“b. Private versus Public Data
Despite his monism, Russell continues to distinguish psychological and physical laws (“On Propositions,” Papers 8, p. 289), but this dualist element is mitigated by his belief that whether an experience exists in and obeys the laws of physical space is a matter of degree. Some sensations are localized in space to a very high degree, others are less so, and some aren’t at all. For example, when we have an idea of forming the word “orange” in our mouth, our throat constricts just a tiny bit as if to mouth, “orange.” In this case there exists no clear distinction between the image we have of words in the mouth and our mouth-and-lip sensations (Papers 8, p. 286). Depending on your choice of context the sensation can be labeled either mental or material.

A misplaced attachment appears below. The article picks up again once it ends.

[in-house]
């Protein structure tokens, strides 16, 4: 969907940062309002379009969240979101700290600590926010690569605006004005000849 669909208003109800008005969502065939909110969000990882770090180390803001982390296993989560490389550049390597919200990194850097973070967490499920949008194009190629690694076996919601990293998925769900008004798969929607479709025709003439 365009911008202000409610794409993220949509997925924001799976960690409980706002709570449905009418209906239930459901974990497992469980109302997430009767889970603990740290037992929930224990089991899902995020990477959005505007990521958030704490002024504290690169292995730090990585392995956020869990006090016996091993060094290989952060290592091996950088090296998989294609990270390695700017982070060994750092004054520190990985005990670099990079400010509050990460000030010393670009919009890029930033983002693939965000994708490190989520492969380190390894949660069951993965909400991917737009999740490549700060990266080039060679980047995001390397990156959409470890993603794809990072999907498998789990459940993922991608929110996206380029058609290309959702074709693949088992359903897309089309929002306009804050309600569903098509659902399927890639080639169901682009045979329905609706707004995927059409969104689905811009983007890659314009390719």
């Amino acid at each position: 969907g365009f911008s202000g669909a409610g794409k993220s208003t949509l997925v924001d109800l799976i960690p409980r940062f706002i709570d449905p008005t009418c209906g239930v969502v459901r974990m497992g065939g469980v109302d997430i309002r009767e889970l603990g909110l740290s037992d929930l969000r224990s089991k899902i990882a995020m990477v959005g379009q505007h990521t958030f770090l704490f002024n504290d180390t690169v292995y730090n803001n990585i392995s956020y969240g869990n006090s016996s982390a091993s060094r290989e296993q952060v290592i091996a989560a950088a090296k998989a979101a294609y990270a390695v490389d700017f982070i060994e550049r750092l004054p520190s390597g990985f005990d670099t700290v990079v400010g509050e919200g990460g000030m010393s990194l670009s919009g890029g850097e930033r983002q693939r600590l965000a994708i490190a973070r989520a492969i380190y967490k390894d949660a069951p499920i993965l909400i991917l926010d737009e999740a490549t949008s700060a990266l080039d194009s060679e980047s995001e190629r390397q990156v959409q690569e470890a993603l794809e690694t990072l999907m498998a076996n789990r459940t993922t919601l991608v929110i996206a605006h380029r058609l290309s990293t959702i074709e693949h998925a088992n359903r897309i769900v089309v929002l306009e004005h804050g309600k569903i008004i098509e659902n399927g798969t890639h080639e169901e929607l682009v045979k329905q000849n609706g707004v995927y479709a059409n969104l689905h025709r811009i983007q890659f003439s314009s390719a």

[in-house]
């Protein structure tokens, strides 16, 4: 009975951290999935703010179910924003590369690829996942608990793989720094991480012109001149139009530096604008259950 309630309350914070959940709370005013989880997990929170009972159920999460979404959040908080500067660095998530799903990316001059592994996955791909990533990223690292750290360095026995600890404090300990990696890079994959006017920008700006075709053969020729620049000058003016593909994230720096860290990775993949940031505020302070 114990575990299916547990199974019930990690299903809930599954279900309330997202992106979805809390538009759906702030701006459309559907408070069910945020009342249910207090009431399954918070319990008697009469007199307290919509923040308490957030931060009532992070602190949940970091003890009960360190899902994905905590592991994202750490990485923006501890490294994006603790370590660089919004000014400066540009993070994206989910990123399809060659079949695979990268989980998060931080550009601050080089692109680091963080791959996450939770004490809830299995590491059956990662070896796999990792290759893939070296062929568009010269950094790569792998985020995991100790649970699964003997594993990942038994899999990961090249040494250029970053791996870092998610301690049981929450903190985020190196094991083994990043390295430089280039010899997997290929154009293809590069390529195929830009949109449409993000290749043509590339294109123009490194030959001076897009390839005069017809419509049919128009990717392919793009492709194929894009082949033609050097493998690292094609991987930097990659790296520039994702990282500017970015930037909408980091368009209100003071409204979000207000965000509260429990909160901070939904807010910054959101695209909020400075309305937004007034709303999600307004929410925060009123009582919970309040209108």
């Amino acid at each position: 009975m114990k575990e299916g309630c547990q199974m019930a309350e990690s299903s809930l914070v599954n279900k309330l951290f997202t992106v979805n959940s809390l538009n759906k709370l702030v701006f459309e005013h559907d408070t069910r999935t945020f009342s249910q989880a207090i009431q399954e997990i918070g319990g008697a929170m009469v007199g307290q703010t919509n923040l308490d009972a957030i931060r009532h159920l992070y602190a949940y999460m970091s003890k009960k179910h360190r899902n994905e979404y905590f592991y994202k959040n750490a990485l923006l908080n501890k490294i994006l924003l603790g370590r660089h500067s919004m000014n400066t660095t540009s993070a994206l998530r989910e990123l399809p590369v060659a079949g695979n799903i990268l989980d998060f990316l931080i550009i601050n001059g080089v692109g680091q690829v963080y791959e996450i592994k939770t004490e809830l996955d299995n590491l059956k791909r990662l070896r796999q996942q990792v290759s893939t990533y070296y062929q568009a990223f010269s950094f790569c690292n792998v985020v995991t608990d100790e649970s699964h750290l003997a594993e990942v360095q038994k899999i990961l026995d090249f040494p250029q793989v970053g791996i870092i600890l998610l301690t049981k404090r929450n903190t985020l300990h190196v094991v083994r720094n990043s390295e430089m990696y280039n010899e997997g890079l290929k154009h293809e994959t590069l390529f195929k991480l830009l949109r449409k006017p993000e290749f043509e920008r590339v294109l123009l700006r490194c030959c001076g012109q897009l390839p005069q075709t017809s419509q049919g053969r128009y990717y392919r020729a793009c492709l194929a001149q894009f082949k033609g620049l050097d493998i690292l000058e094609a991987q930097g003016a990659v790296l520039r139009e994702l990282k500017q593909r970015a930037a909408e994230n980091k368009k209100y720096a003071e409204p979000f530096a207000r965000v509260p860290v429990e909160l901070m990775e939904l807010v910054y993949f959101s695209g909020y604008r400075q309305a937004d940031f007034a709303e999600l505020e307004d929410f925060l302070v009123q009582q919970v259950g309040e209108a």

Moreover, tactile images of words in the mouth do not violate the laws of physics when seen as material events located in the body, specifically, in the mouth or jaw. In contrast, visual images have no location in a body; for instance, the image of your friend seated in a chair is located neither in your mouth, jaw, nor anywhere else in your body. Moreover, many visual images cannot be construed as bodily sensations, as images of words can, since, no relevant physical event corresponding to the visual image occurs. His admission that visual images are always configured under psychological laws seems to commit Russell to a doctrine of mental particulars. For this reason, Russell appears not so much to adopt neutral monism, which rejects such entities, as to adapt it to his purposes.”